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Consumer Watch: Online exchange adds new footwear lines

Aug. 5, 2010 - 02:18PM   |   Last Updated: Aug. 5, 2010 - 02:18PM  |  
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Nike and Under Armour shoes are coming to the exchange online store by mid-August.

The initial selection will be fairly small but those selections are considered best-sellers in the exchange brick-and-mortar stores, according to exchange online mall footwear merchandise manager Erica Cordova.

These offerings are added to the 275 different styles of men's, women's and children's athletic shoes already available online from a variety of manufacturers such as Asics and New Balance.

The online prices will match prices in brick-and-mortar stores a discount of 15 percent off the manufacturer's suggested retail price. There is no tax, but you do have to pay for shipping, unless you use the Military Star card or if your purchase is more than $49.95.

It's the exchange online store's first foray into Nike and Under Armour footwear, using a conservative approach to gauge customer reaction, Cordova said.

The store will offer eight Nike shoe styles four men's and four women's and five Under Armour shoe styles two men's, two women's and one kids'.

The Army and Air Force Exchange Service operates the exchange online store for all the military service exchanges. Visit the store at,, or Any authorized exchange customer can shop at the online store through any of these websites, regardless of branch of service.

As always, comparison shop: Check for sales in local civilian department stores and discount stores and online.

Commissary savings revisited

If you haven't visited your commissary lately, you might want to stop in.

Defense Commissary Agency officials have honed their method of comparing their prices with prices in civilian stores separating food items from nonfood items. The overall savings of 31.7 percent, reported earlier this year, remains the same. But savings in the food-only category is 32 percent, and for the nonfood category, 30.5 percent, commissary officials said.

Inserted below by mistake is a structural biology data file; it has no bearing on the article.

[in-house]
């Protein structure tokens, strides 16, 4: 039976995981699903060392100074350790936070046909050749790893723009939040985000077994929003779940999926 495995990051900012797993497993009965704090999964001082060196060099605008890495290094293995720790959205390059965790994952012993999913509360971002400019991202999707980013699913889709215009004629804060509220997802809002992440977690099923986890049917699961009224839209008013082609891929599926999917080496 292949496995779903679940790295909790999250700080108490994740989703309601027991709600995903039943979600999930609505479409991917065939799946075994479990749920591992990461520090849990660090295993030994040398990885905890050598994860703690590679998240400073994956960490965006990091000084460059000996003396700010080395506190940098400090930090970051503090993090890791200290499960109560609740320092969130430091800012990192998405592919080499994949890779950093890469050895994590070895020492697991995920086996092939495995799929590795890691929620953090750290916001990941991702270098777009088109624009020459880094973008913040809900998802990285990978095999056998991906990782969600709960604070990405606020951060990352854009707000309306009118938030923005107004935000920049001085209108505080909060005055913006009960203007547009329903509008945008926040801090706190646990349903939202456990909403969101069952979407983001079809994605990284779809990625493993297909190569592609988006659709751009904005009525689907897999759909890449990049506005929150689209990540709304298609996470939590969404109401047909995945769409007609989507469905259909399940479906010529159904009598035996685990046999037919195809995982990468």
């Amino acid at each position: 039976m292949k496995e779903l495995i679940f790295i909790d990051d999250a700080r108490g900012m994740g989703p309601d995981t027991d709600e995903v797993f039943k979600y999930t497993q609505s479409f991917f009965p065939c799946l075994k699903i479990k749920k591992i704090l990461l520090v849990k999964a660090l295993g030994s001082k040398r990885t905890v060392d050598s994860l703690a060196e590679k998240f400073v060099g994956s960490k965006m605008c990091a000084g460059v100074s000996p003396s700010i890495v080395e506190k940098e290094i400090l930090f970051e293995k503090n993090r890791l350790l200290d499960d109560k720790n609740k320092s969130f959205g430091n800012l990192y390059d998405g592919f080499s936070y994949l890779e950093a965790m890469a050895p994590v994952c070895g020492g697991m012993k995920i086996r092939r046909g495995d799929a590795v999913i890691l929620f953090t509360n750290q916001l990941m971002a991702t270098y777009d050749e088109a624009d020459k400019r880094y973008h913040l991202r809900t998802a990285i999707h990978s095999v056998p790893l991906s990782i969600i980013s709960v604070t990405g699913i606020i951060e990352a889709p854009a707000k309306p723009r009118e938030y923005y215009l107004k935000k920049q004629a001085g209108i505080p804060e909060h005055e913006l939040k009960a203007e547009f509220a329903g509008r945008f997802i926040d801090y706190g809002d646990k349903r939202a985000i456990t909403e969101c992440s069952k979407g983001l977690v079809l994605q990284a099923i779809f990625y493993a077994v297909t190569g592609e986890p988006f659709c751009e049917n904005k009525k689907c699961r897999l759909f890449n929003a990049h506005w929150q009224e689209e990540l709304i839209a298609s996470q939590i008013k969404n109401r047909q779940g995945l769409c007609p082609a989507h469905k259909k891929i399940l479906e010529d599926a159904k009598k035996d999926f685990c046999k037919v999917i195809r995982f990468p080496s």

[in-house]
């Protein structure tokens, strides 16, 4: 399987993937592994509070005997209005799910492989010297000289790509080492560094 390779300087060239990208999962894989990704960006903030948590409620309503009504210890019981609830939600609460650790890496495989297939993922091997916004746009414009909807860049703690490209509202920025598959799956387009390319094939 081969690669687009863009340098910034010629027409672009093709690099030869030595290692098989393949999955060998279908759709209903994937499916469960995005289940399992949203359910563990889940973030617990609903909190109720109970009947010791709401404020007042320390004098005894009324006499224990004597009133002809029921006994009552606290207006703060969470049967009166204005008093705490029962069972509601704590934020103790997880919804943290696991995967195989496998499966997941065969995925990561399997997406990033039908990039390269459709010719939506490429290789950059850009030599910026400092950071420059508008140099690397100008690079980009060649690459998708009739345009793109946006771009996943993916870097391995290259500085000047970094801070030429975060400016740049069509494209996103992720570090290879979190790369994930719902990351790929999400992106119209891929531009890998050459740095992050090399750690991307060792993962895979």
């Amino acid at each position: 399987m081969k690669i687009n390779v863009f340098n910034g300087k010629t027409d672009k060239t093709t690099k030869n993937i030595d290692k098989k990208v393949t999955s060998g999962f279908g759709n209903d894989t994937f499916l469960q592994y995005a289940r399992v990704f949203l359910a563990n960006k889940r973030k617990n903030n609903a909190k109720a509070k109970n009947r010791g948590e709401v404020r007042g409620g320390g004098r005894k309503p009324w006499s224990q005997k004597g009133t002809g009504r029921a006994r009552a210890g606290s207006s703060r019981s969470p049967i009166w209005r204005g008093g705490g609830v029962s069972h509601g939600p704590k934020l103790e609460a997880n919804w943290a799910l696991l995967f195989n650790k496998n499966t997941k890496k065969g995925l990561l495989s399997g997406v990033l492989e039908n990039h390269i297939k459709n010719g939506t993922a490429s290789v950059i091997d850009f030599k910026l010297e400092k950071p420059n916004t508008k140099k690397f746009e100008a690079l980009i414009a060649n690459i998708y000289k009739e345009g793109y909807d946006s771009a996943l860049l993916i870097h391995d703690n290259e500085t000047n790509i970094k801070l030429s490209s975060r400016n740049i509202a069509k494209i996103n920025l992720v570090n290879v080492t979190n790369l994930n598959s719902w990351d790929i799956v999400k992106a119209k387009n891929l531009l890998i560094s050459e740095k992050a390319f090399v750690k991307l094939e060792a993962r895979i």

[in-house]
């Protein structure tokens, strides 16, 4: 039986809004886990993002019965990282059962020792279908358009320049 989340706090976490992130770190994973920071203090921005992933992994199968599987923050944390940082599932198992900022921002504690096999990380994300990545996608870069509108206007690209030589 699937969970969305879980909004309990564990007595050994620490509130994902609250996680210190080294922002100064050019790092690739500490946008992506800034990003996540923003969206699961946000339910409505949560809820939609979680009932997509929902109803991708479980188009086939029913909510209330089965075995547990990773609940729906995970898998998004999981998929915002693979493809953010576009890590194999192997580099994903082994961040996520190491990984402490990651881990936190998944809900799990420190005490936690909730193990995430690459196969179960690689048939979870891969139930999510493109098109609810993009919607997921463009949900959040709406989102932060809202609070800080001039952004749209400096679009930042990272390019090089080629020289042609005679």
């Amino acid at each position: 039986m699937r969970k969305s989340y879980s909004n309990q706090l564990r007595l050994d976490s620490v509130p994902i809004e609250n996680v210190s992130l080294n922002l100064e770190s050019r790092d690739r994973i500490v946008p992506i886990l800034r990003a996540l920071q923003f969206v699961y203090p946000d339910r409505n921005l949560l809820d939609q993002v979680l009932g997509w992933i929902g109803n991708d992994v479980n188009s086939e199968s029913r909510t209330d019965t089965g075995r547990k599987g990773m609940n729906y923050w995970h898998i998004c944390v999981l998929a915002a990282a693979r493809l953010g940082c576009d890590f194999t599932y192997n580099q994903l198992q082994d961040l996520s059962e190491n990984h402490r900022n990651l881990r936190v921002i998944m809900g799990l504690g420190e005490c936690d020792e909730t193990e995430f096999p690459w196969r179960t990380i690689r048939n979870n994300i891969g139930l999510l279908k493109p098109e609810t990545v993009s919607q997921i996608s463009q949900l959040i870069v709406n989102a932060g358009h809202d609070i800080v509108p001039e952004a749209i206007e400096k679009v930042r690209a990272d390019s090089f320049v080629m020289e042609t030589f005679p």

Savings rates traditionally have been based on comparisons between commissary sales figures and the Agriculture Department's moderate-cost food plan statistics, a continuous survey measure of household grocery-store purchases, according to commissary officials.

Those statistics are based on food purchases only, while the commissary data included both food and nonfood items, such as paper products and beauty items.

When you separate the cost of edibles, an average single person saves $1,158.08 per year on food items by shopping at the commissary. An average family of four saves $3,351.22 a year, and a family of five saves $3,720.22, according to commissary calculations.

Add in the savings on nonfood products, and a single person saves $1,530.26 a year; a family of four saves $4,428.24; and a family of five saves $4,915.82.

Save for the holidays

If you live near a Navy exchange, check out the new holiday club saving card.

It's a pilot program offered at most main Navy exchanges worldwide, so check with your exchange to make sure it's participating.

You deposit money on the card as often as you like to save up for holiday purchases. A one-time, 3 percent reward will be credited to all active cards based on the card balance as of 11:59 p.m. Eastern time Oct. 2.

The minimum value of the card is $5; the maximum is $1,455. The card has no fees or expiration dates and can be used to pay for most merchandise at exchanges on Navy, Army, Air Force and Marine Corps installations.

Green but clean

Reusable shopping bags are a big hit with commissary patrons, but remember to keep them clean, says Kay Blakley, home economist for the Defense Commissary Agency.

Think about it. You're putting meat and poultry, produce and dairy items in the bags. You bring the bags home, unload them, reuse them. A few bits of lettuce mixed with a couple of drips of raw meat or poultry juice … not so good.

Blakley's tips for staying safe:

Designate certain bags for different groceries. Perhaps mark some bags specifically to be used for produce, and some for meat and poultry.

Use plastic bags in the meat and produce aisles to wrap and enclose items before placing them in the reusable bags.

After emptying the bags at home, wipe off the table or counter surface where the bags were sitting.

Try to choose bags that can be washed with hot water and laundry detergent, and let them air dry.

For nonwashable bags, spot clean with a clean cloth and soap, rinse with clear water and dry thoroughly before using or storing.

Store bags in a clean, dry place.

Questions or comments? E-mail staff writer from reader">Karen Jowers at">

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